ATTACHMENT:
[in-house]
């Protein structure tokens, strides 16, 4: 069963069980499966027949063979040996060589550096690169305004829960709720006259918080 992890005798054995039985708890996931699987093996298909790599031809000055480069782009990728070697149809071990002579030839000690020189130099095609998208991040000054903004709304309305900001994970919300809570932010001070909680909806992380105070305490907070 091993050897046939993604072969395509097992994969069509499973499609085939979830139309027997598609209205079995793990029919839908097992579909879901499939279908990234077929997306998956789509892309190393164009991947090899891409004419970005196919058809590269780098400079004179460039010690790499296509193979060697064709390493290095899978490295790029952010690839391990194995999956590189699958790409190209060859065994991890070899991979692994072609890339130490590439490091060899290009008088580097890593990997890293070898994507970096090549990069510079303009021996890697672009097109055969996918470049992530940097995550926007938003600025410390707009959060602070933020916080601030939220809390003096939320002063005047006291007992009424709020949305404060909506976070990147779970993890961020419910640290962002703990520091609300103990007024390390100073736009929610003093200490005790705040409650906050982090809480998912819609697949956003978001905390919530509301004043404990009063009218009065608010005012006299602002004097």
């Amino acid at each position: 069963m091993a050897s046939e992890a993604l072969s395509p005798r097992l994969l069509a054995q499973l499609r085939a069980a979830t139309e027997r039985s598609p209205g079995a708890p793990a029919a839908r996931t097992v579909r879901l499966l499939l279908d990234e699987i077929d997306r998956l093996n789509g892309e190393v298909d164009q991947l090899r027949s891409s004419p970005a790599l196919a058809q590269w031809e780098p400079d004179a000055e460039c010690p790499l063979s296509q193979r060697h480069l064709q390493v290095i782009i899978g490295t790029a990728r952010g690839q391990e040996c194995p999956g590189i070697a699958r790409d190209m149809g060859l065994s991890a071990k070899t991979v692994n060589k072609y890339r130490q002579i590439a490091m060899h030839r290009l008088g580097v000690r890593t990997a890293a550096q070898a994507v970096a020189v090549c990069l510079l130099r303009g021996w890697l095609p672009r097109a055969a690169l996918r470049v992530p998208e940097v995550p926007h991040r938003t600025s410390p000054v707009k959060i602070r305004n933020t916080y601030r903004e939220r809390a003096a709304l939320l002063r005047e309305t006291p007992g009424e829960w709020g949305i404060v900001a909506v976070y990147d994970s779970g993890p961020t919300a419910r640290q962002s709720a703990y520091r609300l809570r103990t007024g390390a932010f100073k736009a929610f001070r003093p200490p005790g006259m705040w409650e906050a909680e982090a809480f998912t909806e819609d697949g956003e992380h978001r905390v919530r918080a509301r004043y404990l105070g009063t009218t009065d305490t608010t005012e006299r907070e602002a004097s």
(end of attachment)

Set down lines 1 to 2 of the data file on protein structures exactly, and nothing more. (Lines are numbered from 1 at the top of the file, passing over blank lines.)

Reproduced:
[in-house]
């Protein structure tokens, strides 16, 4: 069963069980499966027949063979040996060589550096690169305004829960709720006259918080 992890005798054995039985708890996931699987093996298909790599031809000055480069782009990728070697149809071990002579030839000690020189130099095609998208991040000054903004709304309305900001994970919300809570932010001070909680909806992380105070305490907070 091993050897046939993604072969395509097992994969069509499973499609085939979830139309027997598609209205079995793990029919839908097992579909879901499939279908990234077929997306998956789509892309190393164009991947090899891409004419970005196919058809590269780098400079004179460039010690790499296509193979060697064709390493290095899978490295790029952010690839391990194995999956590189699958790409190209060859065994991890070899991979692994072609890339130490590439490091060899290009008088580097890593990997890293070898994507970096090549990069510079303009021996890697672009097109055969996918470049992530940097995550926007938003600025410390707009959060602070933020916080601030939220809390003096939320002063005047006291007992009424709020949305404060909506976070990147779970993890961020419910640290962002703990520091609300103990007024390390100073736009929610003093200490005790705040409650906050982090809480998912819609697949956003978001905390919530509301004043404990009063009218009065608010005012006299602002004097």